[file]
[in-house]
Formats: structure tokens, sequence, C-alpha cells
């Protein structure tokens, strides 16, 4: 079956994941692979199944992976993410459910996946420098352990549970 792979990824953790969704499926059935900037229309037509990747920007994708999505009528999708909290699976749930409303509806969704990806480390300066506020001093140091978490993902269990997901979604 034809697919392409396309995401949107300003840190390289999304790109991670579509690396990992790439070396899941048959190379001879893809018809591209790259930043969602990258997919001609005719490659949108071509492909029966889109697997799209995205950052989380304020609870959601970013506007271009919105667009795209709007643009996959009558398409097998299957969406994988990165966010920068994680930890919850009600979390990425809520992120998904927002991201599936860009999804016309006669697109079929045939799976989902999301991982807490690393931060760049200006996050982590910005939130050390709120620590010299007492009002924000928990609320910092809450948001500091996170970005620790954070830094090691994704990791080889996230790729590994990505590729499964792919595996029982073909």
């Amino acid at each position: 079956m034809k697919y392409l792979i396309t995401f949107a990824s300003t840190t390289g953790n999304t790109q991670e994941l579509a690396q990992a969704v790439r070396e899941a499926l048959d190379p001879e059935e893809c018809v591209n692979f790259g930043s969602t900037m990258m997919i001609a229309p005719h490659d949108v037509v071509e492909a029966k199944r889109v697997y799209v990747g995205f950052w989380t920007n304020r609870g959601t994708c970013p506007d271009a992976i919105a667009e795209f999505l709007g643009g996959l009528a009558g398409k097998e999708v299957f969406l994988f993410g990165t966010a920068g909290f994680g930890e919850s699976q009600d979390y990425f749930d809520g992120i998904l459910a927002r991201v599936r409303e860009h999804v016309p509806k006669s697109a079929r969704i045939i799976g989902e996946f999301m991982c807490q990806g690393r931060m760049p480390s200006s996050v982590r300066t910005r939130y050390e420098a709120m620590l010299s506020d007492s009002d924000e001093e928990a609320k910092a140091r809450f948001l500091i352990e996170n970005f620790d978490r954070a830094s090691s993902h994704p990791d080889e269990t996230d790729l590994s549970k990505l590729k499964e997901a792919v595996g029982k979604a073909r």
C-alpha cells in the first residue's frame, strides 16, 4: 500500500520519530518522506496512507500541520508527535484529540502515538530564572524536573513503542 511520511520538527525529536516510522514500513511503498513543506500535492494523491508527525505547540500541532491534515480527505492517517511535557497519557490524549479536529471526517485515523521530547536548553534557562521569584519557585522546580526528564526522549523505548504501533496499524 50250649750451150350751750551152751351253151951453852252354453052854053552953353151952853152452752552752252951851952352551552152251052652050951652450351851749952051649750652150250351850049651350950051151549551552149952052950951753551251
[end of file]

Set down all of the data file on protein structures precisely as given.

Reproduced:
[in-house]
Formats: structure tokens, sequence, C-alpha cells
């Protein structure tokens, strides 16, 4: 079956994941692979199944992976993410459910996946420098352990549970 792979990824953790969704499926059935900037229309037509990747920007994708999505009528999708909290699976749930409303509806969704990806480390300066506020001093140091978490993902269990997901979604 034809697919392409396309995401949107300003840190390289999304790109991670579509690396990992790439070396899941048959190379001879893809018809591209790259930043969602990258997919001609005719490659949108071509492909029966889109697997799209995205950052989380304020609870959601970013506007271009919105667009795209709007643009996959009558398409097998299957969406994988990165966010920068994680930890919850009600979390990425809520992120998904927002991201599936860009999804016309006669697109079929045939799976989902999301991982807490690393931060760049200006996050982590910005939130050390709120620590010299007492009002924000928990609320910092809450948001500091996170970005620790954070830094090691994704990791080889996230790729590994990505590729499964792919595996029982073909």
């Amino acid at each position: 079956m034809k697919y392409l792979i396309t995401f949107a990824s300003t840190t390289g953790n999304t790109q991670e994941l579509a690396q990992a969704v790439r070396e899941a499926l048959d190379p001879e059935e893809c018809v591209n692979f790259g930043s969602t900037m990258m997919i001609a229309p005719h490659d949108v037509v071509e492909a029966k199944r889109v697997y799209v990747g995205f950052w989380t920007n304020r609870g959601t994708c970013p506007d271009a992976i919105a667009e795209f999505l709007g643009g996959l009528a009558g398409k097998e999708v299957f969406l994988f993410g990165t966010a920068g909290f994680g930890e919850s699976q009600d979390y990425f749930d809520g992120i998904l459910a927002r991201v599936r409303e860009h999804v016309p509806k006669s697109a079929r969704i045939i799976g989902e996946f999301m991982c807490q990806g690393r931060m760049p480390s200006s996050v982590r300066t910005r939130y050390e420098a709120m620590l010299s506020d007492s009002d924000e001093e928990a609320k910092a140091r809450f948001l500091i352990e996170n970005f620790d978490r954070a830094s090691s993902h994704p990791d080889e269990t996230d790729l590994s549970k990505l590729k499964e997901a792919v595996g029982k979604a073909r």
C-alpha cells in the first residue's frame, strides 16, 4: 500500500520519530518522506496512507500541520508527535484529540502515538530564572524536573513503542 511520511520538527525529536516510522514500513511503498513543506500535492494523491508527525505547540500541532491534515480527505492517517511535557497519557490524549479536529471526517485515523521530547536548553534557562521569584519557585522546580526528564526522549523505548504501533496499524 50250649750451150350751750551152751351253151951453852252354453052854053552953353151952853152452752552752252951851952352551552152251052652050951652450351851749952051649750652150250351850049651350950051151549551552149952052950951753551251